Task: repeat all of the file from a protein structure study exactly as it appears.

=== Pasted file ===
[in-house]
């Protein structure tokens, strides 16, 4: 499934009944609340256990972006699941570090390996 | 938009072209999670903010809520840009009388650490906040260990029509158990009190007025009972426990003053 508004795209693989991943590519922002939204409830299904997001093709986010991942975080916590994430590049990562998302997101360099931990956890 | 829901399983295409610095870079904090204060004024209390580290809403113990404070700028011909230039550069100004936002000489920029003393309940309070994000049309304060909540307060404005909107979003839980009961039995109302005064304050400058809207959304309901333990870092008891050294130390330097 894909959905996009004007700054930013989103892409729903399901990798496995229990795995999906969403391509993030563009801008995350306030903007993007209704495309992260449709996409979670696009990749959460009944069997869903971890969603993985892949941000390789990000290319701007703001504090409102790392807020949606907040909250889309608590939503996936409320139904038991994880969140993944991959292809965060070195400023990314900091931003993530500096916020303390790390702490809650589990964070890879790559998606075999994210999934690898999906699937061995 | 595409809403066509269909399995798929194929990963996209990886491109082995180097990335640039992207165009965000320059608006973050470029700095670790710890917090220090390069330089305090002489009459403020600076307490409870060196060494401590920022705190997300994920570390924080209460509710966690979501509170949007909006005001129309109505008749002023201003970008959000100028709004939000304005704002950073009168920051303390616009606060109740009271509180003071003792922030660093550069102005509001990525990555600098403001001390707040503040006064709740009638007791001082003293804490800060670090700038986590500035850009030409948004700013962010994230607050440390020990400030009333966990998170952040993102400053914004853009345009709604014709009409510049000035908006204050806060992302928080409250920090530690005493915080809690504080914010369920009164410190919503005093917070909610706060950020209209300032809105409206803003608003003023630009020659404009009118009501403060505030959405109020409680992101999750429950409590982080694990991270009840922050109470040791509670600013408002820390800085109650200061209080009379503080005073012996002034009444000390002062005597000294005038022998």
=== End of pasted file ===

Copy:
[in-house]
């Protein structure tokens, strides 16, 4: 499934009944609340256990972006699941570090390996 | 938009072209999670903010809520840009009388650490906040260990029509158990009190007025009972426990003053 508004795209693989991943590519922002939204409830299904997001093709986010991942975080916590994430590049990562998302997101360099931990956890 | 829901399983295409610095870079904090204060004024209390580290809403113990404070700028011909230039550069100004936002000489920029003393309940309070994000049309304060909540307060404005909107979003839980009961039995109302005064304050400058809207959304309901333990870092008891050294130390330097 894909959905996009004007700054930013989103892409729903399901990798496995229990795995999906969403391509993030563009801008995350306030903007993007209704495309992260449709996409979670696009990749959460009944069997869903971890969603993985892949941000390789990000290319701007703001504090409102790392807020949606907040909250889309608590939503996936409320139904038991994880969140993944991959292809965060070195400023990314900091931003993530500096916020303390790390702490809650589990964070890879790559998606075999994210999934690898999906699937061995 | 595409809403066509269909399995798929194929990963996209990886491109082995180097990335640039992207165009965000320059608006973050470029700095670790710890917090220090390069330089305090002489009459403020600076307490409870060196060494401590920022705190997300994920570390924080209460509710966690979501509170949007909006005001129309109505008749002023201003970008959000100028709004939000304005704002950073009168920051303390616009606060109740009271509180003071003792922030660093550069102005509001990525990555600098403001001390707040503040006064709740009638007791001082003293804490800060670090700038986590500035850009030409948004700013962010994230607050440390020990400030009333966990998170952040993102400053914004853009345009709604014709009409510049000035908006204050806060992302928080409250920090530690005493915080809690504080914010369920009164410190919503005093917070909610706060950020209209300032809105409206803003608003003023630009020659404009009118009501403060505030959405109020409680992101999750429950409590982080694990991270009840922050109470040791509670600013408002820390800085109650200061209080009379503080005073012996002034009444000390002062005597000294005038022998």